I understood why the waitress insisted this was such a good dish. The combination of the homemade tortilla with almost smoky grilled chicken and mild Mexican cheese was unbelievable.

First, the aerial view:

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Now in mouth-watering cross-section:

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I’ve never had a quesadilla like this before-it wasn’t greasy, but it was still very hearty.

The Fixins

This place has a more extensive fresh fixins bar than most: not just salsa but amazing pickled veggies and other fresh toppings:

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And at $20 for all of that including a nice tip-you can’t beat it. Not even on Greensprings.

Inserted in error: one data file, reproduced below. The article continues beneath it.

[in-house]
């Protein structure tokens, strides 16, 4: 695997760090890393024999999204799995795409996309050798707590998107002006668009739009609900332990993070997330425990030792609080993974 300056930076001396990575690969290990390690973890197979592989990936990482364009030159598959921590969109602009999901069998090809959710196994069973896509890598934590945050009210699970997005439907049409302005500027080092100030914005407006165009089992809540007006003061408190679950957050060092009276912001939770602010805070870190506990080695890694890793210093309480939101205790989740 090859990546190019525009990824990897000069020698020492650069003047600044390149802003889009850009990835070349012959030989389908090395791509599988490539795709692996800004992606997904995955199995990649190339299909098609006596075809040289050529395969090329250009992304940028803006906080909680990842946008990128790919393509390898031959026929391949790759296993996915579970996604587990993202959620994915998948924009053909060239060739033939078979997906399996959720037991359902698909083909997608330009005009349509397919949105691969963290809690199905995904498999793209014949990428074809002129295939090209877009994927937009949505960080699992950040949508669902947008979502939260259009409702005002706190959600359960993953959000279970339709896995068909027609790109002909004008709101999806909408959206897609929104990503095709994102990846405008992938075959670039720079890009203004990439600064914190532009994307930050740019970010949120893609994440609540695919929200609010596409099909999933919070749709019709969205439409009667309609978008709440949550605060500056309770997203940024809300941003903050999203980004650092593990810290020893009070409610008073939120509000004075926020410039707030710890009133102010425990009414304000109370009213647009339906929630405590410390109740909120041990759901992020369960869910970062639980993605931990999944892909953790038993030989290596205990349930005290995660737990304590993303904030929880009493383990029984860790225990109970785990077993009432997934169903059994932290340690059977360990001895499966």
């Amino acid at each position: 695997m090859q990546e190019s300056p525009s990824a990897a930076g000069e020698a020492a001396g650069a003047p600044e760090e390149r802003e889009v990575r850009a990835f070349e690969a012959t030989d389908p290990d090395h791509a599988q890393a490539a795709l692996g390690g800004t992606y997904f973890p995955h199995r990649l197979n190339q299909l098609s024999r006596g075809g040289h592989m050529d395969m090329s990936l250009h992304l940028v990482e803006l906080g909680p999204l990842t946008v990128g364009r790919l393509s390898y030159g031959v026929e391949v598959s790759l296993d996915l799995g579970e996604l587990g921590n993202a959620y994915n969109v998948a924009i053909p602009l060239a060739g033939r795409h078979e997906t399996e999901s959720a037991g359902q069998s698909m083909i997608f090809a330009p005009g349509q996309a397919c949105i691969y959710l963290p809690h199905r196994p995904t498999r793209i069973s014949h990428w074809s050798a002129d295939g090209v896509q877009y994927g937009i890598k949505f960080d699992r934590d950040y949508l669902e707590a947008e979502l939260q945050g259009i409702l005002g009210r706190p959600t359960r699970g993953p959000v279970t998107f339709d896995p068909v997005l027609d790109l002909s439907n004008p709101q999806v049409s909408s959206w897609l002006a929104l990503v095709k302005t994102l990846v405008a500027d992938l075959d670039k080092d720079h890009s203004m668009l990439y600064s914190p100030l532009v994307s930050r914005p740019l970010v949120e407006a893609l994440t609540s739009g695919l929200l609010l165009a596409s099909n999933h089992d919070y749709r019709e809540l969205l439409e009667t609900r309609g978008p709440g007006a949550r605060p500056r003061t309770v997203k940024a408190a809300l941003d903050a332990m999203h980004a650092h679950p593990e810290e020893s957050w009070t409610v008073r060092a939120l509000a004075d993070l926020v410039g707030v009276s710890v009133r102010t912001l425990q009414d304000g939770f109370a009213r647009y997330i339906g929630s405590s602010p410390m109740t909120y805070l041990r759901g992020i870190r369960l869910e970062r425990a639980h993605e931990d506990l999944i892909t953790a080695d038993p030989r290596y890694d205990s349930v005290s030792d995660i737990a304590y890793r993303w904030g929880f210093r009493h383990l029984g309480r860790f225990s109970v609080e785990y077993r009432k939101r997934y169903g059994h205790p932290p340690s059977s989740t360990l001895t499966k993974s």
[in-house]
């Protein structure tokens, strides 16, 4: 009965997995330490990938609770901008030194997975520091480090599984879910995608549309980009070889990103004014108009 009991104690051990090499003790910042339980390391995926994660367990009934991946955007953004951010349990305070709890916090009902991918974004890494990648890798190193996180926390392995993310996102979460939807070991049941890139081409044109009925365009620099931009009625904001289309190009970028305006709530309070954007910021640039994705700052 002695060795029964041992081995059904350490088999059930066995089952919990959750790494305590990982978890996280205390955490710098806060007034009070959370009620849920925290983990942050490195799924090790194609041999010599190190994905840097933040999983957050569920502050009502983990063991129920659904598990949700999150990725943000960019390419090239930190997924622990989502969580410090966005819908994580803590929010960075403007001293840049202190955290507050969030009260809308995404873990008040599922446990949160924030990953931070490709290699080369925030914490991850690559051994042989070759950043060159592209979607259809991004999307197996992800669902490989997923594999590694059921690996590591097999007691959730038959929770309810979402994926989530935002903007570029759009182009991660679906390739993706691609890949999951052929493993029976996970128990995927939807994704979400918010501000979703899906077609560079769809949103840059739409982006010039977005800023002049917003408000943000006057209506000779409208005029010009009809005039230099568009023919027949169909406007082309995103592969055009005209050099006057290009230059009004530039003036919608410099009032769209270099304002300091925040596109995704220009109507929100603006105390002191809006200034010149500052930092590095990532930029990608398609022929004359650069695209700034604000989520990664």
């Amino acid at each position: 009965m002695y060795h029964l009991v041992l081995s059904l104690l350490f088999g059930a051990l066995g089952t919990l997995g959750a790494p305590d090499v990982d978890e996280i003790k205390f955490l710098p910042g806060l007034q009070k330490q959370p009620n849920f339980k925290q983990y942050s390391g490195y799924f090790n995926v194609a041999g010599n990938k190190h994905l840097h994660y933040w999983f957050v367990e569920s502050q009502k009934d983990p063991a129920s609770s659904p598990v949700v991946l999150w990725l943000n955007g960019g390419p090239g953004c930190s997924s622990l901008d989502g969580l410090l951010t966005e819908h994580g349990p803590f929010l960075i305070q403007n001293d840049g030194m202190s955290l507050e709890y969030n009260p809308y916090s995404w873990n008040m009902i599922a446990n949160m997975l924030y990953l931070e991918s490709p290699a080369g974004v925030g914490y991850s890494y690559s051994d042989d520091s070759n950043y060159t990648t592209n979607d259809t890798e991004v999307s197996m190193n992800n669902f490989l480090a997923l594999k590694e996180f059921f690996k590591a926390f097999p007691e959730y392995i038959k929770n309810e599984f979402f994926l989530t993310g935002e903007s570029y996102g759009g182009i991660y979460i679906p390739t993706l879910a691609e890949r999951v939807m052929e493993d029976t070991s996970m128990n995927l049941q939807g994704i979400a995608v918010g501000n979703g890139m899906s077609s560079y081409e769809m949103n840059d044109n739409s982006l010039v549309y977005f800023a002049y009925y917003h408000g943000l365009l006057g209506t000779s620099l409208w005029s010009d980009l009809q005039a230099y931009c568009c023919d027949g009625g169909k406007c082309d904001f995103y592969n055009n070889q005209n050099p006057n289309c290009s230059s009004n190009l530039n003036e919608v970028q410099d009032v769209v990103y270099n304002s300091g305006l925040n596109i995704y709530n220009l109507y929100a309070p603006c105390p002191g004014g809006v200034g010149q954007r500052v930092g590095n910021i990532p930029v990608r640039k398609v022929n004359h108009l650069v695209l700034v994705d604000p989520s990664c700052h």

Rafiki’s Grill

As you know, or can tell by the types of places I blog about, I like all kinds of food, so long as its good. But I gravitate towards places that seem unusual for the area. In a state like Alabama, known for its soul food and BBQ, that typically means food from other countries and cultures. Take that a step further-food served in an atmosphere that transports you to a different continent, and introduces you to new people.

I’ve spent some time in Botswana and in Vietnam. Being away from home as an American “ex-pat” and walking into an American establishment abroad always had a very homey, let’s get to know each other feel. The only way I can describe the vibe at Rafiki’s is this kind of experience here in the US. At Rafiki’s, I talked to people from different places in Africa – mostly Kenya and Zambia – and we all felt at home.